Dr Varun Mamidi and Dr Varun Mamidi, Nephrologists, AINU, Hyderabad

Dr Kranthi Kumar and Dr Varun Mamidi, Nephrologists, AINU, Hyderabad share their opinion on the urgent need for accelerated innovation in this field. “The current modes of renal replacement therapy replace only the filtration function of the failed kidney without addressing its other vital metabolic, endocrinologic, and immunologic roles and portability. It is vital to have newer therapies with a goal of total replacement and not just clearance and with a focus not just on improved survival but also on patient-centred needs such as enhanced portability, the flexibility of therapy, reduced interventions, improved quality of life, and a reduction in the economic impact of dialysis on the family and society as a whole.”

Few of the current advancements are indeed testimony to the transformation the field is going through. Dr P Vikranth Reddy, Head of the Department and Chief Consultant Nephrology, CARE Hospitals, Banjara Hills, Hyderabad stated that hemodiafiltration, portable dialysis machines, wearable dialysis devices, wearable artificial kidneys, sorbent technology, nanotechnology in dialysis membranes and Bioartificial kidneys.

“These innovations hold promise for improving the quality of life for dialysis patients and addressing some of the limitations associated with current dialysis modalities,” opines Dr Reddy.

Hyderabad-based Virinchi Hospitals in collaboration with Renal Research Institute, New York) and Vivo Biotech is coming up with an innovative dialysis treatment which will be available in two to three years at one hundredth the cost. This alternative dialysis treatment named Allo-dialysis has begun its last stage of development.

Kamal Shah, Co-founder, Nephroplus,

In yet another joint venture, Hyderabad-based Nephroplus in collaboration with Shri Vamshi Hospitals has launched innovative container dialysis units to circumvent space constraints at hospitals. Co-founder of Nephroplus, Kamal Shah mentioned that these units have a capacity of four patients.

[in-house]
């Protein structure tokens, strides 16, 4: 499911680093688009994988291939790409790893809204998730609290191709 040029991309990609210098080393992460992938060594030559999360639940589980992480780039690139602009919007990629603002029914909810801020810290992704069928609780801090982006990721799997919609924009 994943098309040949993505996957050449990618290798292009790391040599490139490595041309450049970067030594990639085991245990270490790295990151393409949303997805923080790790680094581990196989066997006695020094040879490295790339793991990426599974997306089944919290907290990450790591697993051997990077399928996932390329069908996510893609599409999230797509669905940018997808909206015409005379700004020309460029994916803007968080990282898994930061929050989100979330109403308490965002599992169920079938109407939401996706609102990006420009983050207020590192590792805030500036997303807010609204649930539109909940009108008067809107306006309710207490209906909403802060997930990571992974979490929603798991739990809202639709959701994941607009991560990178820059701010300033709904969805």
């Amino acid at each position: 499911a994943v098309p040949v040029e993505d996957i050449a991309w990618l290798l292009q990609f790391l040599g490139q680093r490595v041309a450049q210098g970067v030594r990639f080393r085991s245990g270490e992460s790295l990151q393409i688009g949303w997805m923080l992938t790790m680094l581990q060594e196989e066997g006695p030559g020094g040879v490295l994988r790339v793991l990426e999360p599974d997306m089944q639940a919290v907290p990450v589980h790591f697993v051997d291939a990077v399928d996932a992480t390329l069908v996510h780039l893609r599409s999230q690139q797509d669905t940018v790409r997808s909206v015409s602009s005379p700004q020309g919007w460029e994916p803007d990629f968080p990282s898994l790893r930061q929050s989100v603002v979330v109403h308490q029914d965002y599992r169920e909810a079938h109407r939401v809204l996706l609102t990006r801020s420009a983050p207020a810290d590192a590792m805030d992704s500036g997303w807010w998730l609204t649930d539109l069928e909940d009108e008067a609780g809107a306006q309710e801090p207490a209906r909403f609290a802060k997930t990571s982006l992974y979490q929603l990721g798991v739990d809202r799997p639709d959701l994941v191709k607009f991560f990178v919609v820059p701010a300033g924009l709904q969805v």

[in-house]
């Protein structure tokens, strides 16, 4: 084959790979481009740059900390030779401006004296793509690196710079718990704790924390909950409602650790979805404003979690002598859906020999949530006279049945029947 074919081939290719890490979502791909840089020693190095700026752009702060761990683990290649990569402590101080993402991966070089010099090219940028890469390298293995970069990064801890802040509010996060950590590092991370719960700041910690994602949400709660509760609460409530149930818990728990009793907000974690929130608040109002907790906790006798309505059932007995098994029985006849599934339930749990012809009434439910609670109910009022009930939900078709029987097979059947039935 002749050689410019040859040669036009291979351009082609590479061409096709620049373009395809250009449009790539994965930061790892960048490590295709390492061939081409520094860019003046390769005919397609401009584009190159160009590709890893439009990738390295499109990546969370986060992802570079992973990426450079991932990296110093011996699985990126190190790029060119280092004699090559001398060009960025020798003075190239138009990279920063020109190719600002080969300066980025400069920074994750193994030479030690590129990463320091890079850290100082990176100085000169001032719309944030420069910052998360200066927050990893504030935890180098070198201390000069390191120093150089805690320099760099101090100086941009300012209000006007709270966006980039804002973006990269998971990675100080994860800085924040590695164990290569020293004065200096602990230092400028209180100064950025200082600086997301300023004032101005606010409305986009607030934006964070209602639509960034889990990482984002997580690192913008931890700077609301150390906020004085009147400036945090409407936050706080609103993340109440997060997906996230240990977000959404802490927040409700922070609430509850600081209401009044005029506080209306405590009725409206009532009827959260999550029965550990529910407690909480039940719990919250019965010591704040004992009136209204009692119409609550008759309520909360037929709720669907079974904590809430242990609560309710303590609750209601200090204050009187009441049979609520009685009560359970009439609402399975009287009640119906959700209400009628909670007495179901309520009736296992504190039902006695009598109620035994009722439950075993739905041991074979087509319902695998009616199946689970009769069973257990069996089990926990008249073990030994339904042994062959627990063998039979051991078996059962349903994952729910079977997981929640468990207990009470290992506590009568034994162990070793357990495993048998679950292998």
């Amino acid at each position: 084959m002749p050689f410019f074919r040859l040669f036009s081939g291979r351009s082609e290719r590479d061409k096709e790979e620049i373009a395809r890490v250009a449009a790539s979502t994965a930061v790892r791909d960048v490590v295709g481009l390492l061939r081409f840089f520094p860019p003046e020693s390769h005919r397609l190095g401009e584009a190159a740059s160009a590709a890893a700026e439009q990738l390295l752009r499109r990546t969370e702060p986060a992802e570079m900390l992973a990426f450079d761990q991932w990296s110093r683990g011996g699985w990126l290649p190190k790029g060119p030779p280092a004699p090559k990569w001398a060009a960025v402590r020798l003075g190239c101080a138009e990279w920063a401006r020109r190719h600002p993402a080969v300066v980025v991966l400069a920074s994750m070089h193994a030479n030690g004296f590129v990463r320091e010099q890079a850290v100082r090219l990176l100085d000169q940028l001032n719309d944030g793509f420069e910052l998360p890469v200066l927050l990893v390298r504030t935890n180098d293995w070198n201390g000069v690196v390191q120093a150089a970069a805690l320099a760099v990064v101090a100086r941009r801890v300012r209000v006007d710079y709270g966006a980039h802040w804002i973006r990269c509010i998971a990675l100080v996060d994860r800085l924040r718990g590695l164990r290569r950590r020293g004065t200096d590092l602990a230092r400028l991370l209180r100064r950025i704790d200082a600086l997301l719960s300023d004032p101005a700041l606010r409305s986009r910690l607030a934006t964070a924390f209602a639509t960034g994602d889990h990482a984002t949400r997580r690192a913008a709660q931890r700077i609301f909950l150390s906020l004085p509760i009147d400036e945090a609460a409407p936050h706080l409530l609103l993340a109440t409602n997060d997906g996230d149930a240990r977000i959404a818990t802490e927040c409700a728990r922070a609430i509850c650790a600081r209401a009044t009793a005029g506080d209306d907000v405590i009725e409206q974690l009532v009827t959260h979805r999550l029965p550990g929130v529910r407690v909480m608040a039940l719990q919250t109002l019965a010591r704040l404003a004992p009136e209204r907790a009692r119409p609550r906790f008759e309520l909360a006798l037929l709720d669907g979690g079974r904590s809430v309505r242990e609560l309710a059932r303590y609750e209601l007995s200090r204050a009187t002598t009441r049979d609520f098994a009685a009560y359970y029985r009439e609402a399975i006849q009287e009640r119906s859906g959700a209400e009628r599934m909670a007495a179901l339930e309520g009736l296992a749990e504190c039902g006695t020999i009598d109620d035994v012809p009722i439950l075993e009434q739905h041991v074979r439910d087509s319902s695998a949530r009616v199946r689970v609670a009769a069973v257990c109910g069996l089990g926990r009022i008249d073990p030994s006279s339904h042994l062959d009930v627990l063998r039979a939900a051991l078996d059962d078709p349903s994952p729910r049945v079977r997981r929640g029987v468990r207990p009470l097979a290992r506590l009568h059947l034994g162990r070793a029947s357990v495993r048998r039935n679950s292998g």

In an attempt to circumvent problems associated with conventional peritoneal dialysis(PD), Mitra Industries has come up with a triple-chambered peritoneal dialysis solution which works at a neutral pH. The Managing Director at Mitra Industries says that such advancements in the field of nephrology are CKD patients whose life-line is PD and the innovative PD solutions are enhancing patient outcomes as well as nephrologists.

Himanshu Baid, Director, Poly Medicure

Himanshu Baid, Director, Poly Medicure, claims that the dialysis business was a 100 per cent import dependent business with respect to consumables and machines. Baid stated that as a company they have moved towards manufacturing their dialysis equipment with help from the PLI scheme of the GoI.

Shashank Moddhia, Founder, The Renal Project

Mumbai-based healthcare start-up – The Renal Project, founded by Shashank Moddhia has created a revolutionary model by setting up micro-centers for dialysis in tier II and III cities. Moddhia says, “Our micro-centres enable sustained dialysis therapy, minimising travel risks like infection and fatigue. We are committed to reshaping renal healthcare, ensuring accessible dialysis for all in need.”

In recent times India has scaled up amongst other top global nations as one of the key providers of high-quality cost-effective kidney treatments and care. The Innovation map for nephrocare looks upbeat with emerging technologies that are proving to be more sustainable and cost-effective.